MASSDEVICE ON CALL — The vast majority of U.S. companies consider rising healthcare costs a "top concern" moving forward, and more than half are under-prepared to implement programs required by new laws.
More than 80% of the companies surveyed named healthcare among the top budgetary concerns, up from the 74% in the last iteration of the study.
Political confidence played a big part in the survey, with positive business outlook projections up to 72.3% as opposed to the 51.8% projection during the throes of the fiscal cliff discussions in Washington, The Hill reported.
Sleep study links severe apnea to sudden cardiac death
A sleep study of 10,000 people over the age of 60 showed those with severe sleep apnea were nearly twice as likely to suffer sudden cardiac death. For people who stop breathing more than 20 times an hour during the night, a very treatable condition, blood oxygen levels drop dangerously and may explain the link, researchers said.
E-cigarettes now classified as medicine in the U.K.
Regulators across the pond made a move to define e-cigarettes as medicine, along with all other products that contain nicotine, after noting that existing electronic smoking systems aren’t living up to their potential to reduce some of the harms of traditional smoking.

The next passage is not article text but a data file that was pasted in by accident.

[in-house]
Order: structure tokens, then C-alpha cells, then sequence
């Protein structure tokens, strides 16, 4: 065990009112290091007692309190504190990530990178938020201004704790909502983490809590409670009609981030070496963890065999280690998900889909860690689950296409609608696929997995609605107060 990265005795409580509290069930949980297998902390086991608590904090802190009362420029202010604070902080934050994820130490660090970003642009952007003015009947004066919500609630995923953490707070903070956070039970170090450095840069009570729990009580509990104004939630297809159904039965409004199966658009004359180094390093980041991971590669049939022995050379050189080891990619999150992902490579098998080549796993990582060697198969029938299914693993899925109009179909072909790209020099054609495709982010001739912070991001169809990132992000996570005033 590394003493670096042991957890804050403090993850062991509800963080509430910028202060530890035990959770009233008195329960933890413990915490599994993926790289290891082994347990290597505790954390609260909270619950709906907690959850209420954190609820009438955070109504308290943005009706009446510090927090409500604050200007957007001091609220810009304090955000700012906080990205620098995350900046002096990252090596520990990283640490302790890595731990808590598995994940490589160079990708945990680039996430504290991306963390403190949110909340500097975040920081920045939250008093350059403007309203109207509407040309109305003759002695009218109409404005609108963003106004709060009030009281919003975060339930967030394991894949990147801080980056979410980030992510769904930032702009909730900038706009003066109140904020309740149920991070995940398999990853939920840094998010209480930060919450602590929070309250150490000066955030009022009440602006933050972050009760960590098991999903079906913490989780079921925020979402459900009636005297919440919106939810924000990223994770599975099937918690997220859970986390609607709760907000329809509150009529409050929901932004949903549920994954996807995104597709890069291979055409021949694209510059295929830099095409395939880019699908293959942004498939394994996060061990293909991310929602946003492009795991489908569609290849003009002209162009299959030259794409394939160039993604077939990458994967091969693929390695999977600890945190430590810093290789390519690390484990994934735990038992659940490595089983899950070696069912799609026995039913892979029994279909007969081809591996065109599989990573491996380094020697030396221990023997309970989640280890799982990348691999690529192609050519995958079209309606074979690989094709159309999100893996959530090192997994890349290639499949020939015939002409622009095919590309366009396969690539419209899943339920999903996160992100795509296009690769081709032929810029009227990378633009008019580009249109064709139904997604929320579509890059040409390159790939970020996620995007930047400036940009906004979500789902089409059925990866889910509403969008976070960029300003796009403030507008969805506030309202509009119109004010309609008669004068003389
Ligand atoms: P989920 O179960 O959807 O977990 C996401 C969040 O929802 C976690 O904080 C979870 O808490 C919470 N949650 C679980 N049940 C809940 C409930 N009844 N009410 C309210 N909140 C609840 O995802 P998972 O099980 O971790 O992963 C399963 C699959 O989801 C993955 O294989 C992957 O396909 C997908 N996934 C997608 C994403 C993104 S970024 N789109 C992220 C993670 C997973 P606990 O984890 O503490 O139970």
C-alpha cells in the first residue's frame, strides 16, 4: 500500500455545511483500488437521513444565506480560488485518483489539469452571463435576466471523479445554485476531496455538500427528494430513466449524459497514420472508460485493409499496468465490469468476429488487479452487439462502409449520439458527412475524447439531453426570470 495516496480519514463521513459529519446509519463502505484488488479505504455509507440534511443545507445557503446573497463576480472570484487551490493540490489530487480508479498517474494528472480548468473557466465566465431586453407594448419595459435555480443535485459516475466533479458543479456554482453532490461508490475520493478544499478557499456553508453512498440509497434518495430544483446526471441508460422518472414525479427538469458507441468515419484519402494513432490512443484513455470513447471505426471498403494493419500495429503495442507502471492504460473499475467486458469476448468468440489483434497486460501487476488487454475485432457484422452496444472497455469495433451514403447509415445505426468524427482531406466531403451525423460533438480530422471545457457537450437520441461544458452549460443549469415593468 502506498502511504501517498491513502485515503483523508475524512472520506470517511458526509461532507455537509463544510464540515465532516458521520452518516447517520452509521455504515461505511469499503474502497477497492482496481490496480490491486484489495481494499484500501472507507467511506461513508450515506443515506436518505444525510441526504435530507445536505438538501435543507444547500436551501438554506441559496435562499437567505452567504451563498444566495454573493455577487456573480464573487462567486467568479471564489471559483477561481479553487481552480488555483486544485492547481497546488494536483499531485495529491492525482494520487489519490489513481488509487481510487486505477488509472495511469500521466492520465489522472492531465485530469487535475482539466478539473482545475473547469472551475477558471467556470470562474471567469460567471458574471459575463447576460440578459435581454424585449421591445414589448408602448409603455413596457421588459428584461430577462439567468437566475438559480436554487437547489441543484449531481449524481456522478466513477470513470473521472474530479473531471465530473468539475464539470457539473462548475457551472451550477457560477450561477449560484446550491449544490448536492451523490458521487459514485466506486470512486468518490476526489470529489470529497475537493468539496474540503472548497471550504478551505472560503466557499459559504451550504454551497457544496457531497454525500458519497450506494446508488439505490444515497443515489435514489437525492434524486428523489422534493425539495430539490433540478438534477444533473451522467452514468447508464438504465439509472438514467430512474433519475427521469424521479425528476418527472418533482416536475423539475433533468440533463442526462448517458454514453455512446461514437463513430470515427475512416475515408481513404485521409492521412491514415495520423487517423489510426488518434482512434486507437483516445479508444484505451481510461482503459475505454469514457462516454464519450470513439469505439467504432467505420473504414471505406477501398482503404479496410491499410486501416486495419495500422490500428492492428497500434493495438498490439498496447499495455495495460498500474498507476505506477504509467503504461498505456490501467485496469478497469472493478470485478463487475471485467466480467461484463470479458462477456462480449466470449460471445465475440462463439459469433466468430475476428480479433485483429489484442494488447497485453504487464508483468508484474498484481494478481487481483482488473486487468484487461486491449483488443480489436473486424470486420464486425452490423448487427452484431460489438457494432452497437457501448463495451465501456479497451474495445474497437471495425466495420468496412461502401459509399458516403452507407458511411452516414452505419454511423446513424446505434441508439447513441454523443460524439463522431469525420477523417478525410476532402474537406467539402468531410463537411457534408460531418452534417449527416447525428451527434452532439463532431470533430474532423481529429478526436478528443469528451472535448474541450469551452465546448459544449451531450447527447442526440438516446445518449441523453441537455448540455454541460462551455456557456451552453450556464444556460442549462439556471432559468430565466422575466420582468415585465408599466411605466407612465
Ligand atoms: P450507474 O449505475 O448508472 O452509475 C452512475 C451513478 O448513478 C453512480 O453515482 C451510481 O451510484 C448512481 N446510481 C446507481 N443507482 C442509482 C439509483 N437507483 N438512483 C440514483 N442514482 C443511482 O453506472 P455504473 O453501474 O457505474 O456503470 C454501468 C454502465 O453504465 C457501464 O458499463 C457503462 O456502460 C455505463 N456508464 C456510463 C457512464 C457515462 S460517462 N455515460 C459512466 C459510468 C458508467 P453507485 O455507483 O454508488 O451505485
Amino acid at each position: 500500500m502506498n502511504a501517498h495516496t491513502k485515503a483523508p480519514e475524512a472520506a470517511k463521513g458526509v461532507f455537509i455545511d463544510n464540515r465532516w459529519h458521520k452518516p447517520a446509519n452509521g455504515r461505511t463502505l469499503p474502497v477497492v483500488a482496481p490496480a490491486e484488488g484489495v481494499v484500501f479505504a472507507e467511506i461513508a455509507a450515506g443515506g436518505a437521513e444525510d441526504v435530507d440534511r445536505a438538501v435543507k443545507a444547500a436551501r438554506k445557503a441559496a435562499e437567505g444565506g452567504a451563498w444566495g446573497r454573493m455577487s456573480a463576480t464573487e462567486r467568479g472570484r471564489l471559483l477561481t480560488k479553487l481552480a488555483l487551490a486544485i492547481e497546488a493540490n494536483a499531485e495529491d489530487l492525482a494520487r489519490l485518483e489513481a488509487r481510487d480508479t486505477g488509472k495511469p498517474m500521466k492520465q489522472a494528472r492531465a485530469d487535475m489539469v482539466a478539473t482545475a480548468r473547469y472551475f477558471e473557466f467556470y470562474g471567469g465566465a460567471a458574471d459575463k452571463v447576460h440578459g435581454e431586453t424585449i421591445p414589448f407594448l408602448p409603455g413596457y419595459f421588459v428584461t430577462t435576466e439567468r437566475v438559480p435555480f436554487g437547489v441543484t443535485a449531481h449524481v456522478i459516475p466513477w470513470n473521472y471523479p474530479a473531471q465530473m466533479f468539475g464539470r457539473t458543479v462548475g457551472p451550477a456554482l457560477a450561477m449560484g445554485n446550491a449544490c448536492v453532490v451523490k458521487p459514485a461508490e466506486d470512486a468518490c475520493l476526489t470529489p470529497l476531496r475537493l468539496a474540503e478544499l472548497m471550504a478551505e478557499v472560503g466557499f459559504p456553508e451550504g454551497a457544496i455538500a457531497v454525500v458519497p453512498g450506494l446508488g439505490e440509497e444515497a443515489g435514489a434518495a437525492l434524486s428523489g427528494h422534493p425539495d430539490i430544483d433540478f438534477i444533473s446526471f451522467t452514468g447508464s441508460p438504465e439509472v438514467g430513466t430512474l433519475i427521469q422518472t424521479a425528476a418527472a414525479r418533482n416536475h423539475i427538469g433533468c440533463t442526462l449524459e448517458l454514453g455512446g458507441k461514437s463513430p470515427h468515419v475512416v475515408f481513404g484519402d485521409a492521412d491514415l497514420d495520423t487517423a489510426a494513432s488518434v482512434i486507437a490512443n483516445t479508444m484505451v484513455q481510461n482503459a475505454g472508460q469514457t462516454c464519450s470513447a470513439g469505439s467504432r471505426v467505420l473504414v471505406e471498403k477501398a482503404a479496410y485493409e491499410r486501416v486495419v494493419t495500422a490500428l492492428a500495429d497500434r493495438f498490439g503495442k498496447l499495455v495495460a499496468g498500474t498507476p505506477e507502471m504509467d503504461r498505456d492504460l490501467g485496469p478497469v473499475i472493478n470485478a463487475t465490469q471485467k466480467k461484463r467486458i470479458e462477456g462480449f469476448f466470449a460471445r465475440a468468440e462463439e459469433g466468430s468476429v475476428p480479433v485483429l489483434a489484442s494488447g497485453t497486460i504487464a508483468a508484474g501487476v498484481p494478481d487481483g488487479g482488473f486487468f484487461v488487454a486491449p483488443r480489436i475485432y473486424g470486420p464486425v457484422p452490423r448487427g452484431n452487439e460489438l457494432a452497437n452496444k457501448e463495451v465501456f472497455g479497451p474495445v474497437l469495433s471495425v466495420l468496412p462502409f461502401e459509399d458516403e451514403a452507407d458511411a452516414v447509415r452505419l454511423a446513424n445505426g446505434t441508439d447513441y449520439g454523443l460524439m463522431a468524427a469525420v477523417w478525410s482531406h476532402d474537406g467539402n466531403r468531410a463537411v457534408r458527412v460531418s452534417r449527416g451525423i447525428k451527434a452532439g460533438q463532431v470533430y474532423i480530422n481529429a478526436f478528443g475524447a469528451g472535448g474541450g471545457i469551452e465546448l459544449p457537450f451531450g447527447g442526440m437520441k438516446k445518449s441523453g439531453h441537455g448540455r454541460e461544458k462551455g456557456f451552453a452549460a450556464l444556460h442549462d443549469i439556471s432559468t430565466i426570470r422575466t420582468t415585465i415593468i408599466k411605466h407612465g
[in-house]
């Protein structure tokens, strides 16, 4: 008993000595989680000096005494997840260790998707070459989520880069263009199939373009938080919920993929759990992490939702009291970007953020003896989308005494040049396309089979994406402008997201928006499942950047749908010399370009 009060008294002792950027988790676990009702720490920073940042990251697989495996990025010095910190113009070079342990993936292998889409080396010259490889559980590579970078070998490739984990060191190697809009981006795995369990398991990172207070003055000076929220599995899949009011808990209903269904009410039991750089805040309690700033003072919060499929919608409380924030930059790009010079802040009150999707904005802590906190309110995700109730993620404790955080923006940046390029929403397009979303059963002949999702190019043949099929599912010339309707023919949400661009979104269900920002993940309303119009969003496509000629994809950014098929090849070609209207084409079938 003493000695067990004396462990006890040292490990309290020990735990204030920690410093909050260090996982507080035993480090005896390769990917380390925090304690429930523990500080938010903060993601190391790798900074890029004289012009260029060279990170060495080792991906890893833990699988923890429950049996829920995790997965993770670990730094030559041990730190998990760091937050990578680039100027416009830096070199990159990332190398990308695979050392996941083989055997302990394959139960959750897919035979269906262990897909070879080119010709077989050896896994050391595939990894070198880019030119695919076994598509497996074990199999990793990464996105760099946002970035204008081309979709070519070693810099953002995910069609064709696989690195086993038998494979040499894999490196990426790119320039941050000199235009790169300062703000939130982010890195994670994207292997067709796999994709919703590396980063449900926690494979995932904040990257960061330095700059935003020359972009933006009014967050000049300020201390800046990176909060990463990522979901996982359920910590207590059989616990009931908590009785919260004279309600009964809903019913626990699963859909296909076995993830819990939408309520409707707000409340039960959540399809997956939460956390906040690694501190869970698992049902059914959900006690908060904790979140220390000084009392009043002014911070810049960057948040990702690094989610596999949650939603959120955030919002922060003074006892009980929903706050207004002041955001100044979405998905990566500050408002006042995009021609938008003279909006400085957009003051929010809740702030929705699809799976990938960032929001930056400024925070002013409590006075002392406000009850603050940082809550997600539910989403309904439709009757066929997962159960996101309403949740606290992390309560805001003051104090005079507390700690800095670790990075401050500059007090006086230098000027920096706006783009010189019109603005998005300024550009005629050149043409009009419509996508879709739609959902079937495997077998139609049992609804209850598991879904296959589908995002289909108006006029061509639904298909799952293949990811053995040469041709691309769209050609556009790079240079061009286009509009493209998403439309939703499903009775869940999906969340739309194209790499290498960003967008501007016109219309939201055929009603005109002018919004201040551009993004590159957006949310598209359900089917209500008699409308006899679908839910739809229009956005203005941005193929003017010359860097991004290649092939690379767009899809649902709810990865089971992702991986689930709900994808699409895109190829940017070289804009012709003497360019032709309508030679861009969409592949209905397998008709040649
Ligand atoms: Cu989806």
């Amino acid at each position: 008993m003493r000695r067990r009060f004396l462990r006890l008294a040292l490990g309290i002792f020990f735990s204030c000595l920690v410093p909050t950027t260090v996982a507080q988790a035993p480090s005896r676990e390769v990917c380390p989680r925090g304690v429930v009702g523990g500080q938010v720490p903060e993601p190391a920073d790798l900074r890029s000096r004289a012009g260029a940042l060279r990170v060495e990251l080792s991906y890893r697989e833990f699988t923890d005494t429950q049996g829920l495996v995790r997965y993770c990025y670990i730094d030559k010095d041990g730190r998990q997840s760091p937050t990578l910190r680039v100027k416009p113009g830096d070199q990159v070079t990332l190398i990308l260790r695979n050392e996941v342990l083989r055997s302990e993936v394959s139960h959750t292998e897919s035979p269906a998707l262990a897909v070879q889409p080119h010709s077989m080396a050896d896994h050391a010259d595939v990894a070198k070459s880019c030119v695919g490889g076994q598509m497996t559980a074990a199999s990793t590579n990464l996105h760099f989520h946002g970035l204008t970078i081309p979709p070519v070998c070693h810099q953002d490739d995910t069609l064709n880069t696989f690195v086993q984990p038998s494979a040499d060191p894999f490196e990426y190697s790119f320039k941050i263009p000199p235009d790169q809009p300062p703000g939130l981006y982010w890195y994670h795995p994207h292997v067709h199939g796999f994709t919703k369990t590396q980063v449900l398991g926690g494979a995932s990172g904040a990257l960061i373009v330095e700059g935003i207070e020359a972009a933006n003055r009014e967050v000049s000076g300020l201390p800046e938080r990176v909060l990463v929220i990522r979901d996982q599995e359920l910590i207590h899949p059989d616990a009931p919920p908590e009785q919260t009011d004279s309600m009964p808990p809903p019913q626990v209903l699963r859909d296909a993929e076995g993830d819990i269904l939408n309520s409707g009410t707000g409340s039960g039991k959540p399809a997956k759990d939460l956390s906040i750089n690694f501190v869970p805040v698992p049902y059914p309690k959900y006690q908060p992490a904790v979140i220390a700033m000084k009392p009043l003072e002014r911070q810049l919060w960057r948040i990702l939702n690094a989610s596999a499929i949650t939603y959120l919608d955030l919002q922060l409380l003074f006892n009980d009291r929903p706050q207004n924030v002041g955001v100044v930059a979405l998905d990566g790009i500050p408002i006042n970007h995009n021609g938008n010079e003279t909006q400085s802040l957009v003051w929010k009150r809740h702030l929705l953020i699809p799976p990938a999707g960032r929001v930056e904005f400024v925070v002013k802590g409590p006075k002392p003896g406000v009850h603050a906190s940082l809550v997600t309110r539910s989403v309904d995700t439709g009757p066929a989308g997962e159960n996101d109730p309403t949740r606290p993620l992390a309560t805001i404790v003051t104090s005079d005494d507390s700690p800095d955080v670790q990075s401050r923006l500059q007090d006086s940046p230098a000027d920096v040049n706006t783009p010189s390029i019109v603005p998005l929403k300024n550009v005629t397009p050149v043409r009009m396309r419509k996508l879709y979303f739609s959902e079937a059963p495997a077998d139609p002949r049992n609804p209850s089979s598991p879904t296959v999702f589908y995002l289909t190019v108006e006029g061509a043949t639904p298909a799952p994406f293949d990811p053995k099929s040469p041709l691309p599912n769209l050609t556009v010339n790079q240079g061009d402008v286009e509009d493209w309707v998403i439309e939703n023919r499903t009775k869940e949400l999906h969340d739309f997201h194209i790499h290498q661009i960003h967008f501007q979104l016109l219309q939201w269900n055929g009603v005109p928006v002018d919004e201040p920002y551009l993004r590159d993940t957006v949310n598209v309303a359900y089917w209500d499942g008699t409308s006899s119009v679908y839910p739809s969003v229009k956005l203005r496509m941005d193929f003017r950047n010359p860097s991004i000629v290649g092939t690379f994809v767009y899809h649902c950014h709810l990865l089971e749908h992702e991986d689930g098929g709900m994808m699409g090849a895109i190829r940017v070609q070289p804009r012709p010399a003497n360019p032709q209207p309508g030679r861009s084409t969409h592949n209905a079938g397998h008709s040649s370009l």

U.K. healthcare regulators hope the beefed-up oversight may spur manufacturers to improve their devices.
"Reducing the harms of smoking to smokers and those around them is a key government health priority," Medicines & Health Regulatory Agency group manager Jeremy Mean said. "Our research has shown that existing electronic cigarettes and other nicotine containing products on the market are not good enough to meet this public health priority."
New depression treatment with brain stimulation shows promise
Neuronetics released new clinical data showing that patients with major depressive disorder who have already tried traditional medication, the answer might be in a treatment that uses MRI-strength magnetic field pulses to stimulate the nerve cells in the brain.
Neuronetics’ NeuroStar TMS therapy system, cleared by the FDA in 2008 to treat depression, has demonstrated clinically meaningful remission, the company noted.
Do robots need checklists, too?
Hospital checklists have been made famous for their potential to reduce errors and enhance patients safety, and they may have much to offer for doctors performing robot-assisted surgeries.
During lengthy surgical procedures that involve robotic assistance, problems might be alleviated thorough checklists and more frequent "time-outs" for surgeons. Washington University in St. Louis School of Medicine found that surgical outcomes improved when surgeons were reminded periodically to check things like press points and patient position.